Company: Borco–Marken–Import Matthiesen GmbH & Co.Breach: Yes
Imported by: Intercontinental Brands (ICB) Limited
Final Decision: 18 August 1997
Considered under the 1st Edition of the Code.
“The name of this product suggests an association with violent, aggressive, dangerous and anti–social behaviour. This is wholly supported by the shape of the container which looks like a bullet. The name also has strong associations with the use of illicit drugs. The wording on the label encourages the drink to be drunk ‘in one‘ – ‘Red Hot Slammer‘ is written twice and is also a registered trademark – something which means they want to keep this particular wording for this product only. This point of drinking ‘in one‘is of particular concern considering the high strength of the drink (20% aby) which needs to be highlighted.”
The Health Education Authority
Under Code paragraph 2.1(d)
Brand names and product descriptors should not encourage immoderate, illegal or irresponsible consumption such as binge drinking, drunkeness, drink driving, purchase by or sale to under 18s.
Under Code paragraph 2.1(e)
Brand names and product descriptors should not suggest an association with violent, aggressive, dangerous or anti-social imagery or behaviour.
Under Code paragraph 3(1)
Packaging and point of sale materials should ensure that the product’s alcoholic nature and its alcoholic strength are clearly communicated to consumers by clear indication on the package.
Under Code paragraph 3(7)
Containers do not mimic containers or shapes predominantly associated with anti-social or dangerous behaviour.
Under Code paragraph 3(8)
Packaging and point of sale materials should not predominantly appeal to under 18s.
The Company, by a letter from its solicitors dated 7th August 1997, stated that it does not have any control over the design or the packaging of the product, but simply imports it from Borco–Marken–Import Matthiesen GmbH & Co, the producer. The solicitors went on to say that the Company is conscious of its responsibilities as signatory to the Code, and as the provisional decision of the Panel was to uphold some aspects of the complaint and as the Company does not produce the product and is therefore unable to make any modifications to it, the Company has taken the decision to cease the sale of the product once existing stocks have been exhausted.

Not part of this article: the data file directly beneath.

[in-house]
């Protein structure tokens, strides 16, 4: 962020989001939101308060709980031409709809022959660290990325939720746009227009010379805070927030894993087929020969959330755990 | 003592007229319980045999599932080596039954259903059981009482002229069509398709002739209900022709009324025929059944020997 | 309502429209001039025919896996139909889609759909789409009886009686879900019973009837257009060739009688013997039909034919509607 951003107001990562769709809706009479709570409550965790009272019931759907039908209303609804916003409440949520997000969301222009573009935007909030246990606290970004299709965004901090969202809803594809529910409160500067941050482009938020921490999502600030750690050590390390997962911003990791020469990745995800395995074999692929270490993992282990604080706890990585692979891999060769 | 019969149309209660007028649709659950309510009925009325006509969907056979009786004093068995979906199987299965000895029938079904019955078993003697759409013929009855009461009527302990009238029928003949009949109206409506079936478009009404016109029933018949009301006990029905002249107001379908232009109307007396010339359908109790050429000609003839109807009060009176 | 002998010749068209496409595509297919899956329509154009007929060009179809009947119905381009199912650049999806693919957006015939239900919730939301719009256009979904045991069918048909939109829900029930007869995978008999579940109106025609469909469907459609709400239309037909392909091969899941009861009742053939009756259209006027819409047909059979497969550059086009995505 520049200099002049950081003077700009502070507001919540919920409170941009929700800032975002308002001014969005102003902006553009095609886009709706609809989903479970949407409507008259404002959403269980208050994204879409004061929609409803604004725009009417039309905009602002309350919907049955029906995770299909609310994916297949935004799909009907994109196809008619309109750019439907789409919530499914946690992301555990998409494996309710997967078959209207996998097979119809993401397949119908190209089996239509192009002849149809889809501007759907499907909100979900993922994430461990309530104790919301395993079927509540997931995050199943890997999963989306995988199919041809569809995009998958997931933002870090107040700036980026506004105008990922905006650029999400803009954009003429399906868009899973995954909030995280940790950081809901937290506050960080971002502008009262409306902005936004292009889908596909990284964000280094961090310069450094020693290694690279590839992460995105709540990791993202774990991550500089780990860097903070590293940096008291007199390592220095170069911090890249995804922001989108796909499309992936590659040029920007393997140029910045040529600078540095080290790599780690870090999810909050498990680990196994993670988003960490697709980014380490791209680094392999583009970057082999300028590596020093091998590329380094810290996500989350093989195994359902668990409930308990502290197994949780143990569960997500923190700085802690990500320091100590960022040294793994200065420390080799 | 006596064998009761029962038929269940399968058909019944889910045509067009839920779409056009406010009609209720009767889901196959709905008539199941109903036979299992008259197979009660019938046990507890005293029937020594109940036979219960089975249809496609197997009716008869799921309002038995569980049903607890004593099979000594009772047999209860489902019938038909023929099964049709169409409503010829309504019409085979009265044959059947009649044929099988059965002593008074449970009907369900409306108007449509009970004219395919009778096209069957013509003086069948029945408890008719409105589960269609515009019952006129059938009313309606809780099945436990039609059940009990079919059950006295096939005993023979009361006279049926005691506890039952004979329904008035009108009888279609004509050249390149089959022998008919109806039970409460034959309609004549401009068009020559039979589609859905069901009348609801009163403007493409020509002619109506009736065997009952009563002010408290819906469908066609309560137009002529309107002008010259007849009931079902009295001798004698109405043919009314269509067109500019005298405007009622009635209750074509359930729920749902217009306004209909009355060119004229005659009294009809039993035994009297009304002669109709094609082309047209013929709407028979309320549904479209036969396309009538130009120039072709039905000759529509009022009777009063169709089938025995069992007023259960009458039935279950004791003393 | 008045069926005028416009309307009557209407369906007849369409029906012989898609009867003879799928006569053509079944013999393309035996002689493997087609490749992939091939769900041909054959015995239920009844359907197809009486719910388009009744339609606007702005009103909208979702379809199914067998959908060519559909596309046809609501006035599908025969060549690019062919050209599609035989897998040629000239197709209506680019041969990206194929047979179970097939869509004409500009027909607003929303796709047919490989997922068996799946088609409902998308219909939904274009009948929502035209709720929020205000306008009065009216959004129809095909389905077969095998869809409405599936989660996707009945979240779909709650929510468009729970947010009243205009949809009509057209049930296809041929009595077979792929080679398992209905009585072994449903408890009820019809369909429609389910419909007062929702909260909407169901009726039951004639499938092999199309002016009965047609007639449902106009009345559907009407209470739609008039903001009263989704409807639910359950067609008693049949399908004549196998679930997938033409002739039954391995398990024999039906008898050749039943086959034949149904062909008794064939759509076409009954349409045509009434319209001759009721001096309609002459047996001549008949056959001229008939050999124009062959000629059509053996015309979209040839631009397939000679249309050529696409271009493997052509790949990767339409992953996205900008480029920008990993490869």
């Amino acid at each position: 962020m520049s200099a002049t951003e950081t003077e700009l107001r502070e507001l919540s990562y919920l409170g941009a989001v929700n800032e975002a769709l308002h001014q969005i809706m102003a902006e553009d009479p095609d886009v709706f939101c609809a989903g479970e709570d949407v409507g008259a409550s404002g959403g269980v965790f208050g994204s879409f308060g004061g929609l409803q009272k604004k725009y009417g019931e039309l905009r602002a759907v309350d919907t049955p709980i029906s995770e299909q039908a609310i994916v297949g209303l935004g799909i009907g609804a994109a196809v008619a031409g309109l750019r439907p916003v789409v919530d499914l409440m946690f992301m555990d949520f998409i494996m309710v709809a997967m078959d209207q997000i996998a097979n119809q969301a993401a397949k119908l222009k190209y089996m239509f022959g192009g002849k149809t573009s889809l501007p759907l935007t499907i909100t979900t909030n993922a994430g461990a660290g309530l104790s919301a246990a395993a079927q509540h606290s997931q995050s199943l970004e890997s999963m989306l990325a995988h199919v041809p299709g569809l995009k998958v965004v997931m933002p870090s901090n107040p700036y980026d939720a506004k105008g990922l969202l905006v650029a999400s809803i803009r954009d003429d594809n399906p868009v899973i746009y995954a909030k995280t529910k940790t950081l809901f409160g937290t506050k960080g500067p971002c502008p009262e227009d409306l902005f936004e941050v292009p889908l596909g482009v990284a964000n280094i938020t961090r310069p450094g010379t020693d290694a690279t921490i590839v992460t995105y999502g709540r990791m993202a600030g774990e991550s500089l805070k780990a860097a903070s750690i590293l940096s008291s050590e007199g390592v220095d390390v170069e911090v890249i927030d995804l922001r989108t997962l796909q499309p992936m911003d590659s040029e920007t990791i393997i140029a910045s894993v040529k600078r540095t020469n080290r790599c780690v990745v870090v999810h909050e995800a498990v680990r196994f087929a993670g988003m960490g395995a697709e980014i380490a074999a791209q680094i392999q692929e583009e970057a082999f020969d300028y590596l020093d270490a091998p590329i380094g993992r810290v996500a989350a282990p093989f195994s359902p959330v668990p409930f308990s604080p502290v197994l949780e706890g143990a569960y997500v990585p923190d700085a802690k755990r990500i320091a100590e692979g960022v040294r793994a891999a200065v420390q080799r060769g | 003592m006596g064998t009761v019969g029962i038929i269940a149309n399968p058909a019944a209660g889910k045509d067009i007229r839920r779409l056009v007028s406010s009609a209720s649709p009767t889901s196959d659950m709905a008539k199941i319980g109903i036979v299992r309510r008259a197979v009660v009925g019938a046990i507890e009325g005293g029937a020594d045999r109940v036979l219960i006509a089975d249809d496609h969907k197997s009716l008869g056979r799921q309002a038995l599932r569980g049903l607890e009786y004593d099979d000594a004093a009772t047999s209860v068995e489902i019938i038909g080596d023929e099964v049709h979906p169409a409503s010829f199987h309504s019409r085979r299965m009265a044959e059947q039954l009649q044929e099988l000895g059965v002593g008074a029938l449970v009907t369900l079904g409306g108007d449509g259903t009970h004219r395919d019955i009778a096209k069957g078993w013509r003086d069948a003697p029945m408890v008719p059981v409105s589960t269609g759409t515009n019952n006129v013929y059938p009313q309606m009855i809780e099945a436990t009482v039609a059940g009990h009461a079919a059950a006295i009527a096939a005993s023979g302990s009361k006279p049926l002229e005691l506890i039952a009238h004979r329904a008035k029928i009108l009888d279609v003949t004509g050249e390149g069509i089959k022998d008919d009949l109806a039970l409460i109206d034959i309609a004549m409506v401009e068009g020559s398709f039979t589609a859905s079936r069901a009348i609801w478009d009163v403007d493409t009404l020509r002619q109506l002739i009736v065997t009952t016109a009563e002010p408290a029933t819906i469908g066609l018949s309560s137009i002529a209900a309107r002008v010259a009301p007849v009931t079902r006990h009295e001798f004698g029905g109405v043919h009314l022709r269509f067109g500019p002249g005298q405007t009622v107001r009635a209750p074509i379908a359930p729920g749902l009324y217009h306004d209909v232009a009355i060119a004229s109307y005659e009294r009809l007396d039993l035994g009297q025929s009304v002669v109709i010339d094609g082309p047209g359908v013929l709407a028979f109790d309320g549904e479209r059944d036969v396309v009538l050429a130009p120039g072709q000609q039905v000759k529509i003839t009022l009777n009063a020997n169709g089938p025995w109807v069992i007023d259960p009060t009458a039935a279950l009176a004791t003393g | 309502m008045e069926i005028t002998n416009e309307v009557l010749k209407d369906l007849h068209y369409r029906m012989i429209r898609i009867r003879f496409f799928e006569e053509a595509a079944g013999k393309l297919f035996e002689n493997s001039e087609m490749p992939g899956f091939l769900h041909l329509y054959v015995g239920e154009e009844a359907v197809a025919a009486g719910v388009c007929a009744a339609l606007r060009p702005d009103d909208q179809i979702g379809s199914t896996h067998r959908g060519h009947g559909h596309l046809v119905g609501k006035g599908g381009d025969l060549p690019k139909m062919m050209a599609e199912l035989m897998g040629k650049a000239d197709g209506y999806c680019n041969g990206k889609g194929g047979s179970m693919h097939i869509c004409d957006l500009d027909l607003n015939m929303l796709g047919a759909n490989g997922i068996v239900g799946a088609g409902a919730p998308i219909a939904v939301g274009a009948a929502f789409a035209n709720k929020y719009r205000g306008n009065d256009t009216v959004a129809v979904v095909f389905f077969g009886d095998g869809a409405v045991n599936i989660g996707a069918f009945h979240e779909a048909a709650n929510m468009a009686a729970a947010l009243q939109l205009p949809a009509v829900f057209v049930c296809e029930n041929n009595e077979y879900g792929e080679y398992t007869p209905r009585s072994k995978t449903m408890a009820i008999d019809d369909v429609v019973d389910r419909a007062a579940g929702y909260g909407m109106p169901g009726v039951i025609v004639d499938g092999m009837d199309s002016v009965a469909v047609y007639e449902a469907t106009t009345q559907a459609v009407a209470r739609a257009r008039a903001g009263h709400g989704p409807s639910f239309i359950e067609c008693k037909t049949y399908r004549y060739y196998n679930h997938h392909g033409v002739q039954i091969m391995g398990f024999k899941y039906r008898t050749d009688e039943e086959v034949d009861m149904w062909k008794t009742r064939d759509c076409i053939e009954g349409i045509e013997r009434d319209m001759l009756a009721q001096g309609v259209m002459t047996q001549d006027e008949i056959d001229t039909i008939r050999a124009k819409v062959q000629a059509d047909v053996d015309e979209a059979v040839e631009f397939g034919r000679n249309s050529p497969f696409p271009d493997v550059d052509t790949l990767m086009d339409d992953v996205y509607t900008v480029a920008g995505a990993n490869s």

The Panel noted the following dictionary definitions: ‘SHOOTER‘: ‘(UK Police/criminal use) a gun‘, (slang) a pistol etc‘; ‘SHOOT: ‘to inject an illegal narcotic intravenously ... a shooting gallery is where you may obtain illegal narcotics, SLAMMER‘ – listed in various dictionaries as meaning ‘prison‘.
The Panel noted the point made in the Company solicitor‘s submission of 16 June 1997 that the name does imply “down in one” but the Panel considered that the name would not encourage immoderate, illegal or irresponsible consumption within the meaning of paragraph 2.1(d) of the Code, especially having regard to the relatively small capacity of the container.
The Panel did, however, consider that the name, taking account of the dictionary definitions above, does have associations with violent, aggressive or anti–social behaviour and therefore contravenes paragraph 2.1(e).
The Panel, having looked at a sample of the product, considered that the alcoholic strength is clearly shown. As the Company has pointed out, the volume and alcoholic strength are clearly shown and the words “vodka” and “cocktail liqueur” are used three times on the label: there is therefore no contravention of paragraph 3(1).
The Panel considered that the bullet shape of the container does mimic a shape predominantly associated with anti–social or dangerous behaviour in contravention of paragraph 3(7).
The Panel also considered that the child–like cartoon character of a wild west bandit and its prominence on the label predominantly appeals to under 18s in contravention of paragraph 3(8).
The Panel therefore upheld this complaint under paragraphs 2.1(e), 3(7) and 3(8).
In the circumstances, the Panel was pleased to note the statement in the Company‘s solicitors‘ letter of 7th August 1997 that it intends to cease the sale of the product once existing stocks have been exhausted.
Action by company
Intercontinental Brands (ICB) Limited ceased importing the product following receipt of The Portman Group’s letter dated 4 August 1997 which advised that the product did not comply with The Portman Group’s Code of Practice.